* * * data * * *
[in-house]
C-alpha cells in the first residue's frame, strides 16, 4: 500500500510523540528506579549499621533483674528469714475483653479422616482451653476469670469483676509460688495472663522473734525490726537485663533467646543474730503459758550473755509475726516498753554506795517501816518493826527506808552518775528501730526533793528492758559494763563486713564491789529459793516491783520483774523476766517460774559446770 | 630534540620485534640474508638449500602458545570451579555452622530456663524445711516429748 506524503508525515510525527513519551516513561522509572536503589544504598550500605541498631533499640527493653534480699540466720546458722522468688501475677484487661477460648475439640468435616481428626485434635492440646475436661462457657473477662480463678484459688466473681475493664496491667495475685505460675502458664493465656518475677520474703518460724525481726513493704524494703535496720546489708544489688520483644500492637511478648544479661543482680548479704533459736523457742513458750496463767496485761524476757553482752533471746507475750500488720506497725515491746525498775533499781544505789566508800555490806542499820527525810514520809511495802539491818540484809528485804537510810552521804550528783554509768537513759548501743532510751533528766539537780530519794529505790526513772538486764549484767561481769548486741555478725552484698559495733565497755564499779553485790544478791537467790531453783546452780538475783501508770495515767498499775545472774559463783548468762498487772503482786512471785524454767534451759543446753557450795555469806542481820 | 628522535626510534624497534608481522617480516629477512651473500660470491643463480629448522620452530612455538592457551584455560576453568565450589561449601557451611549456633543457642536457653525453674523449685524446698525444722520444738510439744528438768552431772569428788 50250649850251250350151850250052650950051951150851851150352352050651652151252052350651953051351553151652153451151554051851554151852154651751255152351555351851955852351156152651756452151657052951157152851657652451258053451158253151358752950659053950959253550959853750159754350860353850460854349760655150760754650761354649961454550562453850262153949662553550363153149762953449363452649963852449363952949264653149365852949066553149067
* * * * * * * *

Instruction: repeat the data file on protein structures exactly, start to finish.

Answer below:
[in-house]
C-alpha cells in the first residue's frame, strides 16, 4: 500500500510523540528506579549499621533483674528469714475483653479422616482451653476469670469483676509460688495472663522473734525490726537485663533467646543474730503459758550473755509475726516498753554506795517501816518493826527506808552518775528501730526533793528492758559494763563486713564491789529459793516491783520483774523476766517460774559446770 | 630534540620485534640474508638449500602458545570451579555452622530456663524445711516429748 506524503508525515510525527513519551516513561522509572536503589544504598550500605541498631533499640527493653534480699540466720546458722522468688501475677484487661477460648475439640468435616481428626485434635492440646475436661462457657473477662480463678484459688466473681475493664496491667495475685505460675502458664493465656518475677520474703518460724525481726513493704524494703535496720546489708544489688520483644500492637511478648544479661543482680548479704533459736523457742513458750496463767496485761524476757553482752533471746507475750500488720506497725515491746525498775533499781544505789566508800555490806542499820527525810514520809511495802539491818540484809528485804537510810552521804550528783554509768537513759548501743532510751533528766539537780530519794529505790526513772538486764549484767561481769548486741555478725552484698559495733565497755564499779553485790544478791537467790531453783546452780538475783501508770495515767498499775545472774559463783548468762498487772503482786512471785524454767534451759543446753557450795555469806542481820 | 628522535626510534624497534608481522617480516629477512651473500660470491643463480629448522620452530612455538592457551584455560576453568565450589561449601557451611549456633543457642536457653525453674523449685524446698525444722520444738510439744528438768552431772569428788 50250649850251250350151850250052650950051951150851851150352352050651652151252052350651953051351553151652153451151554051851554151852154651751255152351555351851955852351156152651756452151657052951157152851657652451258053451158253151358752950659053950959253550959853750159754350860353850460854349760655150760754650761354649961454550562453850262153949662553550363153149762953449363452649963852449363952949264653149365852949066553149067